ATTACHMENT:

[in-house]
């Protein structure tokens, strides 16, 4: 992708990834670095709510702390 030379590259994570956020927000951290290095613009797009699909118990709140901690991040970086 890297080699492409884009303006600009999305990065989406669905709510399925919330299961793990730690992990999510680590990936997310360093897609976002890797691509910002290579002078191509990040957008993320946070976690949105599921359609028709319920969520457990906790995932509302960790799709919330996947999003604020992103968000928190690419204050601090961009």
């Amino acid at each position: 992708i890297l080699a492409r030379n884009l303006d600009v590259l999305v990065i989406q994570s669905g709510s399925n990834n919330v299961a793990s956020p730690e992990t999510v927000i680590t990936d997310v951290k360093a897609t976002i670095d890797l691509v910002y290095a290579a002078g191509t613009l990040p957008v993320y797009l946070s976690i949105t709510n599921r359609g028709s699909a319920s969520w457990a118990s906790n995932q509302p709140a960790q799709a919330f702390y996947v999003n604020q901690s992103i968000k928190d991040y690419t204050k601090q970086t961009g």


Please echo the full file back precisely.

[in-house]
């Protein structure tokens, strides 16, 4: 992708990834670095709510702390 030379590259994570956020927000951290290095613009797009699909118990709140901690991040970086 890297080699492409884009303006600009999305990065989406669905709510399925919330299961793990730690992990999510680590990936997310360093897609976002890797691509910002290579002078191509990040957008993320946070976690949105599921359609028709319920969520457990906790995932509302960790799709919330996947999003604020992103968000928190690419204050601090961009």
């Amino acid at each position: 992708i890297l080699a492409r030379n884009l303006d600009v590259l999305v990065i989406q994570s669905g709510s399925n990834n919330v299961a793990s956020p730690e992990t999510v927000i680590t990936d997310v951290k360093a897609t976002i670095d890797l691509v910002y290095a290579a002078g191509t613009l990040p957008v993320y797009l946070s976690i949105t709510n599921r359609g028709s699909a319920s969520w457990a118990s906790n995932q509302p709140a960790q799709a919330f702390y996947v999003n604020q901690s992103i968000k928190d991040y690419t204050k601090q970086t961009g």